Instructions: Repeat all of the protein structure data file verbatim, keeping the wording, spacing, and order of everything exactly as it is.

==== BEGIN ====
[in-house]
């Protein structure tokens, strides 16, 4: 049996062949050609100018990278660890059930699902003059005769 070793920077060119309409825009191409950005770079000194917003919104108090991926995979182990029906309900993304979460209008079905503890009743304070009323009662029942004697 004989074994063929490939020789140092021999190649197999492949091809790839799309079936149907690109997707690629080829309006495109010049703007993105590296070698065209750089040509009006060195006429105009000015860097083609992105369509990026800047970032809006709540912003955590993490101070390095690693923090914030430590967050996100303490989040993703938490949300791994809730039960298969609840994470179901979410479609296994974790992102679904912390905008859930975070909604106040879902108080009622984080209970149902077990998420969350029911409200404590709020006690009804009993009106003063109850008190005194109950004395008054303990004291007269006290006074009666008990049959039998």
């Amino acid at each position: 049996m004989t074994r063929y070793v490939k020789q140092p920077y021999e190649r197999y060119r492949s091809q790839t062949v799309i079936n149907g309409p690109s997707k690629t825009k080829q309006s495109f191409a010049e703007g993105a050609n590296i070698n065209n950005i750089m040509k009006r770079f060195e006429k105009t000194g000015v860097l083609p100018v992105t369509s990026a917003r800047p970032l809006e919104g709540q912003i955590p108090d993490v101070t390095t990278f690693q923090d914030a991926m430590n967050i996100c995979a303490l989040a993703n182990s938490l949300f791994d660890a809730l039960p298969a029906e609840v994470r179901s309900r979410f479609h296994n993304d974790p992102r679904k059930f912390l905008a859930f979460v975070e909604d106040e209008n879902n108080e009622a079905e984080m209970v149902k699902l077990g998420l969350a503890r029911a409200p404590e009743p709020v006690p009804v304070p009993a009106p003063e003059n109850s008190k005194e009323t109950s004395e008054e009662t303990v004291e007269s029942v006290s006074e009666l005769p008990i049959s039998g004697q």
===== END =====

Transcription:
[in-house]
């Protein structure tokens, strides 16, 4: 049996062949050609100018990278660890059930699902003059005769 070793920077060119309409825009191409950005770079000194917003919104108090991926995979182990029906309900993304979460209008079905503890009743304070009323009662029942004697 004989074994063929490939020789140092021999190649197999492949091809790839799309079936149907690109997707690629080829309006495109010049703007993105590296070698065209750089040509009006060195006429105009000015860097083609992105369509990026800047970032809006709540912003955590993490101070390095690693923090914030430590967050996100303490989040993703938490949300791994809730039960298969609840994470179901979410479609296994974790992102679904912390905008859930975070909604106040879902108080009622984080209970149902077990998420969350029911409200404590709020006690009804009993009106003063109850008190005194109950004395008054303990004291007269006290006074009666008990049959039998």
């Amino acid at each position: 049996m004989t074994r063929y070793v490939k020789q140092p920077y021999e190649r197999y060119r492949s091809q790839t062949v799309i079936n149907g309409p690109s997707k690629t825009k080829q309006s495109f191409a010049e703007g993105a050609n590296i070698n065209n950005i750089m040509k009006r770079f060195e006429k105009t000194g000015v860097l083609p100018v992105t369509s990026a917003r800047p970032l809006e919104g709540q912003i955590p108090d993490v101070t390095t990278f690693q923090d914030a991926m430590n967050i996100c995979a303490l989040a993703n182990s938490l949300f791994d660890a809730l039960p298969a029906e609840v994470r179901s309900r979410f479609h296994n993304d974790p992102r679904k059930f912390l905008a859930f979460v975070e909604d106040e209008n879902n108080e009622a079905e984080m209970v149902k699902l077990g998420l969350a503890r029911a409200p404590e009743p709020v006690p009804v304070p009993a009106p003063e003059n109850s008190k005194e009323t109950s004395e008054e009662t303990v004291e007269s029942v006290s006074e009666l005769p008990i049959s039998g004697q």